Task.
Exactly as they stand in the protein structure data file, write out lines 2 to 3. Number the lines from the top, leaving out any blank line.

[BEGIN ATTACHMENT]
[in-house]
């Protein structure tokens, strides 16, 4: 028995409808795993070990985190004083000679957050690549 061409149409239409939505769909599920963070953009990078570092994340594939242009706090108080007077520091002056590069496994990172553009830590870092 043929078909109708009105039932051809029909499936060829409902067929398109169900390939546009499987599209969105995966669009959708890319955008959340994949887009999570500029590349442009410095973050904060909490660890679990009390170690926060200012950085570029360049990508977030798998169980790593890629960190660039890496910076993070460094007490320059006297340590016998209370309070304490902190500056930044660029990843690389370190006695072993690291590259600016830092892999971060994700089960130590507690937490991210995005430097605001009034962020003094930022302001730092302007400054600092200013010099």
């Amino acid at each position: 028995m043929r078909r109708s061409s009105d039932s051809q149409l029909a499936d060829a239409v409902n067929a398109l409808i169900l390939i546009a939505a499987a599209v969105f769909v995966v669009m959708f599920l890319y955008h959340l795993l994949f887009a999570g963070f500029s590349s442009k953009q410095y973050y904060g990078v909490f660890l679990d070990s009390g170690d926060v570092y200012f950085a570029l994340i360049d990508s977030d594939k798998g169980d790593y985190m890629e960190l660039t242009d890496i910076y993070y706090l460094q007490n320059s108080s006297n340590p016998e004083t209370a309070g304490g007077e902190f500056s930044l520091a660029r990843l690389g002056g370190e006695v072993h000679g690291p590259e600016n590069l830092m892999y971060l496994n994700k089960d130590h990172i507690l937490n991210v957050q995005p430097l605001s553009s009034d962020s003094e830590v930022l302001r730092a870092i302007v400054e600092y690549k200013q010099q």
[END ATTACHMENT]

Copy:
């Protein structure tokens, strides 16, 4: 028995409808795993070990985190004083000679957050690549 061409149409239409939505769909599920963070953009990078570092994340594939242009706090108080007077520091002056590069496994990172553009830590870092 043929078909109708009105039932051809029909499936060829409902067929398109169900390939546009499987599209969105995966669009959708890319955008959340994949887009999570500029590349442009410095973050904060909490660890679990009390170690926060200012950085570029360049990508977030798998169980790593890629960190660039890496910076993070460094007490320059006297340590016998209370309070304490902190500056930044660029990843690389370190006695072993690291590259600016830092892999971060994700089960130590507690937490991210995005430097605001009034962020003094930022302001730092302007400054600092200013010099």
């Amino acid at each position: 028995m043929r078909r109708s061409s009105d039932s051809q149409l029909a499936d060829a239409v409902n067929a398109l409808i169900l390939i546009a939505a499987a599209v969105f769909v995966v669009m959708f599920l890319y955008h959340l795993l994949f887009a999570g963070f500029s590349s442009k953009q410095y973050y904060g990078v909490f660890l679990d070990s009390g170690d926060v570092y200012f950085a570029l994340i360049d990508s977030d594939k798998g169980d790593y985190m890629e960190l660039t242009d890496i910076y993070y706090l460094q007490n320059s108080s006297n340590p016998e004083t209370a309070g304490g007077e902190f500056s930044l520091a660029r990843l690389g002056g370190e006695v072993h000679g690291p590259e600016n590069l830092m892999y971060l496994n994700k089960d130590h990172i507690l937490n991210v957050q995005p430097l605001s553009s009034d962020s003094e830590v930022l302001r730092a870092i302007v400054e600092y690549k200013q010099q």